I understand that many of my questions are part of the 'art' of making bread and will be up to me, but I would appreciate help especially making sure I am making the biga correctly and kneading for the correct amount of time and allowing the loaf to sit/rise 'correctly'.

Thank you so much in advance!!!

dabrownman's picture
dabrownman

this is a tough test for a newbie.  Juergen is one fine baker and 100% spelt loaf is not for the faint hearted.  The top of the spreadsheet is the total amount for the entire bread including the biga and the dough below.  IF you add the biga amounts and the dough amounts the will total the amounts at the top.

You make the biga using those ingredients only.  Since they is only a small amoumt of yeast this will take a while for it to get fully active depending on your temperatures.  Do not put this in the fridge.  Let it sit on the counter for up  to 12 hours or so.

Then mix up the dough portion below and add the biga to it making the total amount at the top of the formula.  I think you want to mix the dough and develop what little gluten there is for some time. I would say by machine until windowpane  or by hand using slap and folds for 10 minutes with a rest and then 5 minutes more until it doesn't stick to the counter,  You want to make sure that  get it well developed because that is all you rae going to get to hold it together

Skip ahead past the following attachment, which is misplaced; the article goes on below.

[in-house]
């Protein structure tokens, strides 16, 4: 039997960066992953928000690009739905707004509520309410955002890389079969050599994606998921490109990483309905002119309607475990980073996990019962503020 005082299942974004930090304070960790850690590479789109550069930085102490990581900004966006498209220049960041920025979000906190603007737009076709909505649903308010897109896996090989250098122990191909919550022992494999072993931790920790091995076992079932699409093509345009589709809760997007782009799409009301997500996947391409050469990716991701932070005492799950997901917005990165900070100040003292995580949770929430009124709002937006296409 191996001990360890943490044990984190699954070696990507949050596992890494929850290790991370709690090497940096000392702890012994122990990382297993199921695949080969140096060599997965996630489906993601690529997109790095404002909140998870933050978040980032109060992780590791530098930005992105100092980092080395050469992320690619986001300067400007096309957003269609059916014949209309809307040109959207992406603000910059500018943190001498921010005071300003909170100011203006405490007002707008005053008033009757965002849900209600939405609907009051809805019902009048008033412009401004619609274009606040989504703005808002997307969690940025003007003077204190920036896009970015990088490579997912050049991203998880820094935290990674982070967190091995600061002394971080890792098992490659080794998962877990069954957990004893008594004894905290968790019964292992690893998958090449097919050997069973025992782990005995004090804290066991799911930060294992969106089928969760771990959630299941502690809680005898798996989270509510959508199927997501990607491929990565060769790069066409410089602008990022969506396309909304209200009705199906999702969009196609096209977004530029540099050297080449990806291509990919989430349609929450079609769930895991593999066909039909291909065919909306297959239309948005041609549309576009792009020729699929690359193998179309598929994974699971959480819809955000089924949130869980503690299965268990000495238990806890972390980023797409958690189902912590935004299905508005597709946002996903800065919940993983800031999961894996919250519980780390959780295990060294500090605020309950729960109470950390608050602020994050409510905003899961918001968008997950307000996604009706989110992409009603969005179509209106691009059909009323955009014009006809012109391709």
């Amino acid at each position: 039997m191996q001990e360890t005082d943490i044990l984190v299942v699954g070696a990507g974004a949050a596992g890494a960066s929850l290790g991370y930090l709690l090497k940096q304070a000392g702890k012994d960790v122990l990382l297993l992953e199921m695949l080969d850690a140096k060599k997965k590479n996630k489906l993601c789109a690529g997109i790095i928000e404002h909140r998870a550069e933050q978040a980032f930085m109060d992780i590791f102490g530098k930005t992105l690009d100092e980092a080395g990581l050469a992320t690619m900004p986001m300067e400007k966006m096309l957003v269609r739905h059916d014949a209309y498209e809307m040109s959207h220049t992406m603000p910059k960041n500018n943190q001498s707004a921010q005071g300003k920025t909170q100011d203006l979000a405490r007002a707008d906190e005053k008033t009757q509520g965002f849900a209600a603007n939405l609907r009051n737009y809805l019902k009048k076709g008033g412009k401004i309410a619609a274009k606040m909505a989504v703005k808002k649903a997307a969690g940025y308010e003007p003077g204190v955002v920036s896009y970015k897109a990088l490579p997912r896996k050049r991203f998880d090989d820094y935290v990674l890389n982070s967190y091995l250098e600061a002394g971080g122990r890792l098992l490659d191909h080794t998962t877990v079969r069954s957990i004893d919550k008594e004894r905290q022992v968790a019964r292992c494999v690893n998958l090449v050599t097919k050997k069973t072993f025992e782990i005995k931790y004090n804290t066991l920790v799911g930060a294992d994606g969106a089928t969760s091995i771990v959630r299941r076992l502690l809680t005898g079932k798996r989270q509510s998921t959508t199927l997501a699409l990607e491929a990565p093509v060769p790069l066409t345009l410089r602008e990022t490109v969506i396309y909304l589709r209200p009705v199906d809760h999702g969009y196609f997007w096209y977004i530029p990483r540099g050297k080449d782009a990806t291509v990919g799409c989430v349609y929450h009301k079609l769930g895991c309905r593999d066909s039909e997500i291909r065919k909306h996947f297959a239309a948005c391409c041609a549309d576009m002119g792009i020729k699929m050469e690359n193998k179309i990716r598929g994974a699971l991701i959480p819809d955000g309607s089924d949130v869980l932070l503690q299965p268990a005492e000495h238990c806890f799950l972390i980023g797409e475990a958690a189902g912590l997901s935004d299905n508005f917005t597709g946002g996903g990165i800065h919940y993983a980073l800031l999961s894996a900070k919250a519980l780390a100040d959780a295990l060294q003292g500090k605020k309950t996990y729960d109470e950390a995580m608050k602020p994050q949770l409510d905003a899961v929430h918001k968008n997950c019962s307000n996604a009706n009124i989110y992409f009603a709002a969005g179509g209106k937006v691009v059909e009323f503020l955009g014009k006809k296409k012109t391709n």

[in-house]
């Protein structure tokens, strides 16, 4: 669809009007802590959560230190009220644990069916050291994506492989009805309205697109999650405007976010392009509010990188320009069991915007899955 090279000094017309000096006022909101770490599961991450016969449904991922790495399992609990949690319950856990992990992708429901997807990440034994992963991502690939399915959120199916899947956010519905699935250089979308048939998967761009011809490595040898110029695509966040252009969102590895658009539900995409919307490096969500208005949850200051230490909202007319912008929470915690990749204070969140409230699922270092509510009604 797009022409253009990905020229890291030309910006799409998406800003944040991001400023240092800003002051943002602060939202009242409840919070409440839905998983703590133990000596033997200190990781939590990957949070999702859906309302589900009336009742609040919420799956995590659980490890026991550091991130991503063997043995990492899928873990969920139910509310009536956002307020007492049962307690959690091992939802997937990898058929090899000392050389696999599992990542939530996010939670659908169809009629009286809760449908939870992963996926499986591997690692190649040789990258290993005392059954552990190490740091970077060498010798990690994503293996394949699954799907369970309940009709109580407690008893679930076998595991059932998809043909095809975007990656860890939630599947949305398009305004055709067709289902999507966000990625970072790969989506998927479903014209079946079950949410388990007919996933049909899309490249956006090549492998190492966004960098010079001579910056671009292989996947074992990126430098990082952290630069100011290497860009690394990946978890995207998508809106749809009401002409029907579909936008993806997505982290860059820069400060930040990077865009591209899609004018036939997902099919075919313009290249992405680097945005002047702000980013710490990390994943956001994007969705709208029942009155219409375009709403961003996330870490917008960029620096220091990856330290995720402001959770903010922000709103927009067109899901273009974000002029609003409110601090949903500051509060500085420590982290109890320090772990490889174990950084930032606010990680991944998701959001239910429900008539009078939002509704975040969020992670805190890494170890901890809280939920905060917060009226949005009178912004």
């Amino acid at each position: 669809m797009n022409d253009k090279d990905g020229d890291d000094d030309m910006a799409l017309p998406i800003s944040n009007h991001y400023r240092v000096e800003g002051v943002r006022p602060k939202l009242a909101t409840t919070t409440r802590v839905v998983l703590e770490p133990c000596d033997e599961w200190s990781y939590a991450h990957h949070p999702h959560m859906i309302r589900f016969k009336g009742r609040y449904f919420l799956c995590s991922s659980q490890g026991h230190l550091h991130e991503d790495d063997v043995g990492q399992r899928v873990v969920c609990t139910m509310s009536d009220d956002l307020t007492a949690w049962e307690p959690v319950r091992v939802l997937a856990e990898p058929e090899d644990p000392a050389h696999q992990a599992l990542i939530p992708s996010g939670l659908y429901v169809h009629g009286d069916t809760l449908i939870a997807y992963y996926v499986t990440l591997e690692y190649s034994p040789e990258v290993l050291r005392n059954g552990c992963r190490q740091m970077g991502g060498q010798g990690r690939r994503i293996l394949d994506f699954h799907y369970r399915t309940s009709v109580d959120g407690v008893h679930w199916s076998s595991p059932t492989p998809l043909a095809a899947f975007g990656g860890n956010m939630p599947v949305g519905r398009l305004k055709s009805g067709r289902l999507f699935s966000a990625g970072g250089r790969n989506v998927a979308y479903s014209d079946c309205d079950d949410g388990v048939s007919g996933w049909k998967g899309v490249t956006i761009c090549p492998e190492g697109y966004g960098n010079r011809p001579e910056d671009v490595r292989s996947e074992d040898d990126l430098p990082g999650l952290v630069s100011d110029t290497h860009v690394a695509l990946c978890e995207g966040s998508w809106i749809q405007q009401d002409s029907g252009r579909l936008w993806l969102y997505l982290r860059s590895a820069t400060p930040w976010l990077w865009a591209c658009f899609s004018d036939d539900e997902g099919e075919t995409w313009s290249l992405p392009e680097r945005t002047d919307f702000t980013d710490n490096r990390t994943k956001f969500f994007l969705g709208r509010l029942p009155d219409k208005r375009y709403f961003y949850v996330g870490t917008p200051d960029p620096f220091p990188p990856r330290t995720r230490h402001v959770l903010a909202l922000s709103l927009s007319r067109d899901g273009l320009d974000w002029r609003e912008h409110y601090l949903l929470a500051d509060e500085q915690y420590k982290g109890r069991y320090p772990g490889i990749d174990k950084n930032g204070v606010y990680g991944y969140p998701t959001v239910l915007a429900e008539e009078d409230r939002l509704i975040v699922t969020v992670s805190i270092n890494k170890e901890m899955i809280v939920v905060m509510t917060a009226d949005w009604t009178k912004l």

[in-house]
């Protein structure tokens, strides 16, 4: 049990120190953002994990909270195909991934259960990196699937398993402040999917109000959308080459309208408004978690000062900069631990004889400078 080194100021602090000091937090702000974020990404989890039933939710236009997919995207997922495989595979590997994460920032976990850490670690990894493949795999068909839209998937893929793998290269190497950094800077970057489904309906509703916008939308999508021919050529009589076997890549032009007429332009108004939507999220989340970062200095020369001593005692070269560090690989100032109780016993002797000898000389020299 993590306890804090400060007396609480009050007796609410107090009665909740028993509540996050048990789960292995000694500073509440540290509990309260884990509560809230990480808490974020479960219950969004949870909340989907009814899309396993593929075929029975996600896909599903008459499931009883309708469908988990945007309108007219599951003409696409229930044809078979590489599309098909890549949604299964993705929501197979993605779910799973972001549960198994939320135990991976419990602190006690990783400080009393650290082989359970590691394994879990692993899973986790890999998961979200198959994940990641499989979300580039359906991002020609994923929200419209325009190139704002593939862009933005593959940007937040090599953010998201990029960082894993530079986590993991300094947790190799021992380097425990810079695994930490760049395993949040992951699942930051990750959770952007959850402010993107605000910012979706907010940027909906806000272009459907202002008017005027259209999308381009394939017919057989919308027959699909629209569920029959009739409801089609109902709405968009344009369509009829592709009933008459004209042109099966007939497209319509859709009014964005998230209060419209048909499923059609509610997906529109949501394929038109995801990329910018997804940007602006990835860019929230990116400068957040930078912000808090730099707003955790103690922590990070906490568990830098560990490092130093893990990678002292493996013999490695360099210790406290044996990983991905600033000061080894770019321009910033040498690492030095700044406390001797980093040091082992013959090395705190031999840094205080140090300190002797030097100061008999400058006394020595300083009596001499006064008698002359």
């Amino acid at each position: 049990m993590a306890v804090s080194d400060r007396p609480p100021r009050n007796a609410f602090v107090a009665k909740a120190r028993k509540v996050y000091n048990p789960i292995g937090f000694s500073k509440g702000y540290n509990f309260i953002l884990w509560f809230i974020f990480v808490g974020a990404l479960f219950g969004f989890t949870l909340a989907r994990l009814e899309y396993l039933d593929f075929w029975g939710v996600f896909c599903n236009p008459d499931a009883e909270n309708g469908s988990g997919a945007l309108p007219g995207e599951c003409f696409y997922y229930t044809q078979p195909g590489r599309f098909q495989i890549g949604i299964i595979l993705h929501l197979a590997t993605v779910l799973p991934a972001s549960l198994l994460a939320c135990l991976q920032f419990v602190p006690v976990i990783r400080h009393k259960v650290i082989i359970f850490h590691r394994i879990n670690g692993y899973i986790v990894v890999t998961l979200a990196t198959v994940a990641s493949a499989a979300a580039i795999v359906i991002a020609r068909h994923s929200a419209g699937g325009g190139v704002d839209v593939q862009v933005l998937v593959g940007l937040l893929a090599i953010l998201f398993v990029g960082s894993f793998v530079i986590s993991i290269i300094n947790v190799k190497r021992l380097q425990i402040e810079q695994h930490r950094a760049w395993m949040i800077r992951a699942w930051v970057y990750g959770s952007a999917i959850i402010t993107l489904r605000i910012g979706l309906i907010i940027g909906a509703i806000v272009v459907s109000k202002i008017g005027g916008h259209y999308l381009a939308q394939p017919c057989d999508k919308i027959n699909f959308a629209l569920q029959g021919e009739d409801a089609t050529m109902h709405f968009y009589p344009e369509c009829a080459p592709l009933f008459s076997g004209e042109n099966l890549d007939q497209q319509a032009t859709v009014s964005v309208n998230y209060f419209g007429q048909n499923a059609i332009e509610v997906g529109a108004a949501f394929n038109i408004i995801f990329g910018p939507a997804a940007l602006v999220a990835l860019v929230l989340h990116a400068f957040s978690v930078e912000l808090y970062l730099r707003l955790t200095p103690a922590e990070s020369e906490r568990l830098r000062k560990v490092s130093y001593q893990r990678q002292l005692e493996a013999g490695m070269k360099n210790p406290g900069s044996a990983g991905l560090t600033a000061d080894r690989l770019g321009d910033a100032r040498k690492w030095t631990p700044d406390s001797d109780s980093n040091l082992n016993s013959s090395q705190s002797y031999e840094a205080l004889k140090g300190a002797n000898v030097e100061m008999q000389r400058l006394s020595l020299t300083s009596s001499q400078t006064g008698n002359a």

During the 2 hour bulk ferment  you do 2 stretch and folds I just gently pull and fold over from each compass point one time and then rest.  I would do one set at 45 minutes and one at 90 minutes and be gentle when doing them.  At the 2 hour mark you want to try and shape them as gently as possible trying not to degas them too much while doing so as the dough is fragile.

Good luck with your spelt.  Perhaps Juergen will see this and give you some more pointers or you could message him

Happy baking

Mini Oven's picture
Mini Oven

Let's be brutal and call him out!   :)

Mcsmom, any extra info about the flour might also be helpful.  Where is it from and how fine it is, protein and fiber content, etc.  Some of the stuff written on the package.

Janetcook's picture
Janetcook

Mscmom,

Juergen does indeed have wonderful formulas.

Here is my take on  his Spelt loaf. ( I bake a spelt of his but with sd and it is excellent so I imagine this one will be too.)